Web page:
In June 1944, 82nd Airborne paratrooper Les Cruise jumped out of the C-47 aircraft “Whiskey-7” to battle in France and Belgium, where he saw many of his battle brothers killed, and suffered injuries himself that would later earn him the Purple Heart.
Cruise is the last surviving paratrooper from that mission and after 72 years, he was able to board that same plane in 2017 with his family and take a final flight.
Michael Ayjian and Stephen Skeel, co-founders of the production company 7 Wonders Cinema, set out to recreate Cruise’s powerful story and ultimately found the original plane Cruise jumped from.
“I met Les through my grandparents during a research project for a 7th-grade history class. My interest turned into much more than a homework assignment! I ended up making a 60-minute film based on Les’s story during middle-school. The film did not turn out so great, but it was a learning lesson,” Skeel said.
“After many more learning lessons, it finally felt like the right time to come back to his story again.” A decade later, “All American” was released.
Skeel added, “After our first interview, we discovered the same plane that Les jumped out of on D-Day, Whiskey-7, is preserved in Geneseo, NY at the National Warplane Museum. We decided that we had to follow Les and his family up there to reunite with it once again. After our shoot, the people at the museum told us about the recreational team that portrays the 82nd Airborne and helped us organize a second trip. The second time, we recreated Les’s experience of D-Day with the reenactors on the same plane from the war.”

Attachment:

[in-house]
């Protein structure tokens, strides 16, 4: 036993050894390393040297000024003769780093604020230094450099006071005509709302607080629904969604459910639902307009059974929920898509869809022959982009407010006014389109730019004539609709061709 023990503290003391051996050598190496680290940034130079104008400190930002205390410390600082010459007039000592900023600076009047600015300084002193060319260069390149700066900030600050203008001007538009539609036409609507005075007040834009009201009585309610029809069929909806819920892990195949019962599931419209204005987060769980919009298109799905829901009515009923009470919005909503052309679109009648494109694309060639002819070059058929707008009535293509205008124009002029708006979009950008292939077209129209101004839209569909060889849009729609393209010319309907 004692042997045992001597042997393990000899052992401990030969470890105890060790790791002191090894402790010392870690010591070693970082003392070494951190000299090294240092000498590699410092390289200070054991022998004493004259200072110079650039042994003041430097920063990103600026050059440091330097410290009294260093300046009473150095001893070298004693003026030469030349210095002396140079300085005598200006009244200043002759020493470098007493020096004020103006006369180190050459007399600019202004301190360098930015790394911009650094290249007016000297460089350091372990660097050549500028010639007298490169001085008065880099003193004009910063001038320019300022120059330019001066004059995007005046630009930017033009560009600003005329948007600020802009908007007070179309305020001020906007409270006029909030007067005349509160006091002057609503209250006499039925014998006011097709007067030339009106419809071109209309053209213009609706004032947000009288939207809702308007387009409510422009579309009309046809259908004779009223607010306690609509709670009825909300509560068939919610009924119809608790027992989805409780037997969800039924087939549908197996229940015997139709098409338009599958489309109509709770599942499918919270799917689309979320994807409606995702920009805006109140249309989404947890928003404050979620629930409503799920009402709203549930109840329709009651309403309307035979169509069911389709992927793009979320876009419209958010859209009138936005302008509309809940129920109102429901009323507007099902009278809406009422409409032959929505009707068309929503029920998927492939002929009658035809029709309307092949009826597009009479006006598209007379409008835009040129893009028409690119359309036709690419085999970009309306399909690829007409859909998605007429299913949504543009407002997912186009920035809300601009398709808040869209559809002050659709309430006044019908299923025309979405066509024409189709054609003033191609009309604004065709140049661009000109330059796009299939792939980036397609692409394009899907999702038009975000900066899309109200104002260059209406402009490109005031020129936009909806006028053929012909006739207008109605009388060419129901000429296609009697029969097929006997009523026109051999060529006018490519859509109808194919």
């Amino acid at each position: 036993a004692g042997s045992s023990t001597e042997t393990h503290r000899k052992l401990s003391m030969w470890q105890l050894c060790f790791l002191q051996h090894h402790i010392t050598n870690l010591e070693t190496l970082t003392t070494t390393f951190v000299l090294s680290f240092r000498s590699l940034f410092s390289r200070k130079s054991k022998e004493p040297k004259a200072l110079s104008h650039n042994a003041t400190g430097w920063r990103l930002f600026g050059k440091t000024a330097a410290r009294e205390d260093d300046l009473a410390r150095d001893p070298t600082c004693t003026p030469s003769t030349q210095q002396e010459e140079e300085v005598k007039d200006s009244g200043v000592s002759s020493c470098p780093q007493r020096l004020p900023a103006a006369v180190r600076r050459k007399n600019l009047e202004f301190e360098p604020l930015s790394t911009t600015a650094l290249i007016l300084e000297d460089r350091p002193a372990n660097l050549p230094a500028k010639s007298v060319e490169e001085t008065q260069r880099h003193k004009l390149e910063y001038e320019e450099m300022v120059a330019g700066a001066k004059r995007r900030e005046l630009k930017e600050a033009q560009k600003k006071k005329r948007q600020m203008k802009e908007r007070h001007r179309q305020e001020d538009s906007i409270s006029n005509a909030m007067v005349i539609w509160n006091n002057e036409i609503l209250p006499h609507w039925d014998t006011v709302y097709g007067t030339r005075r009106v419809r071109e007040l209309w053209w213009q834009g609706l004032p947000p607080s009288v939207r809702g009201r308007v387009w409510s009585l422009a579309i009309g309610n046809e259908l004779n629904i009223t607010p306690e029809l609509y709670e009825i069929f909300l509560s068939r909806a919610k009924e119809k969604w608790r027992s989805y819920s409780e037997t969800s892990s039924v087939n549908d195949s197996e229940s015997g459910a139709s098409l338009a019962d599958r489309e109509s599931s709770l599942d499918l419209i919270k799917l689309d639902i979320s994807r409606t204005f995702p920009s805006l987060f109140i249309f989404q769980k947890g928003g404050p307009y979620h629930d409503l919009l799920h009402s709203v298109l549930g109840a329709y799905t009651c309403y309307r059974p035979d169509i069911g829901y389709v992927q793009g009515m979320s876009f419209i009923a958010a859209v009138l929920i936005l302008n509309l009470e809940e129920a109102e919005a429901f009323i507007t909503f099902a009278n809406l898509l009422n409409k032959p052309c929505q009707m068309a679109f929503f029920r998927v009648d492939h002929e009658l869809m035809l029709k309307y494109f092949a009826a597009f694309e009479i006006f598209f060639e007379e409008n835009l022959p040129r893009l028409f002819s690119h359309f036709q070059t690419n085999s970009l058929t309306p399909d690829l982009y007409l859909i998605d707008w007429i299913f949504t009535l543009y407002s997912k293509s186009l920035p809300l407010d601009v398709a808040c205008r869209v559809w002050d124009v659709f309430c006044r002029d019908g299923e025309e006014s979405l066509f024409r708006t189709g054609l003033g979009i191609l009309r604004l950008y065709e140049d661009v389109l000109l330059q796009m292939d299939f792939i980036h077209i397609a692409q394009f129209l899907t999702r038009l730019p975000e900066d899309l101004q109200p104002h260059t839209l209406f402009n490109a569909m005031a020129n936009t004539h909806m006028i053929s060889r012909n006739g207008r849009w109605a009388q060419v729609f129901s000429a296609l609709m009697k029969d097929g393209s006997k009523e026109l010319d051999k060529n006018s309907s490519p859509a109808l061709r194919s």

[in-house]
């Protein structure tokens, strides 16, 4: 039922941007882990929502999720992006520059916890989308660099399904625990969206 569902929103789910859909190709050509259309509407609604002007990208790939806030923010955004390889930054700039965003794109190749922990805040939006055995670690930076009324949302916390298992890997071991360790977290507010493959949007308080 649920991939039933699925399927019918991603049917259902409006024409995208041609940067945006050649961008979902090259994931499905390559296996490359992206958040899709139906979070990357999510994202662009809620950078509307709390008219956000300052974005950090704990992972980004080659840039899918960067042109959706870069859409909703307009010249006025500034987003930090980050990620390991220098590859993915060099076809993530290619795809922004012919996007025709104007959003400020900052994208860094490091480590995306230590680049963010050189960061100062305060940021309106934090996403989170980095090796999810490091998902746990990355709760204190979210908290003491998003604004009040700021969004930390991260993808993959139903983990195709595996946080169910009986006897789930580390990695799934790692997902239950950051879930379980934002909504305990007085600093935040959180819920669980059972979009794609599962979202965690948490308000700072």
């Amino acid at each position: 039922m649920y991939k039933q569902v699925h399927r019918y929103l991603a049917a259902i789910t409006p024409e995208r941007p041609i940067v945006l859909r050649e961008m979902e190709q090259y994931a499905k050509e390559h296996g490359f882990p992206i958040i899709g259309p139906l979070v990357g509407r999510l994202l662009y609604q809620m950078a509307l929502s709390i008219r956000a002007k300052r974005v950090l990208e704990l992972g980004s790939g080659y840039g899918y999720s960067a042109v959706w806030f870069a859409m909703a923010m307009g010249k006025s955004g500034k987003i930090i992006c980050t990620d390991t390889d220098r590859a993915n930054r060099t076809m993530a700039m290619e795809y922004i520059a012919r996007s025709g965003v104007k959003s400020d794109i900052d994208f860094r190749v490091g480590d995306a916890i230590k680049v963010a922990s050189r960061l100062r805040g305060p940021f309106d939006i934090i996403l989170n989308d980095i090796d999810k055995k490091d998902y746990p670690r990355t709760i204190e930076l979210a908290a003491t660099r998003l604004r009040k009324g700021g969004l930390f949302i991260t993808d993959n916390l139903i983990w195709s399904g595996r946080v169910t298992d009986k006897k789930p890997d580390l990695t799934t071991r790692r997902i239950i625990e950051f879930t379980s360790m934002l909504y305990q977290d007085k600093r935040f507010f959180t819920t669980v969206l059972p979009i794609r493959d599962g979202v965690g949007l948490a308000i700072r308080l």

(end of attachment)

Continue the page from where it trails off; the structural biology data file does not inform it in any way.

7 Wonders Cinema, in conjunction with the National Warplane Museum, made it possible to use the very same C47 that carried Cruise into Normandy in 1944.
Take a look in the video below:
In the documentary, actors portray the 82nd Airborne and recreate the same battles that Cruise was in.
Ayjian said, “The war shaped Les’ story, but often times in films about war, the human element gets lost. This story, at the core, is about family. It is about a man who didn’t have a home trying to find one, and then creating one himself.”
“Both of my grandfathers fought in WWII and I wish their stories could have been shared. Telling Les’ story gives me a sense of satisfaction, honoring their legacy as well,” Ayjian added.
Cruise was abandoned and lived in an orphanage most of his childhood. During his service, which he entered at age 18, he bonded closely with his fellow soldiers.
After Cruise completed his service, he had no one to come home to. He returned and built a life from scratch. At the age of 21, Cruise met the love of his life and married her. They have been together ever since and share children, grandchildren, and even great-grandchildren.
Today, you would probably find Cruise with his family, which consists of many grandchildren and great-grandchildren or you may catch him doing some painting, his passionate hobby. Family is very important to Cruise because of the way he was brought up, according to War History Online.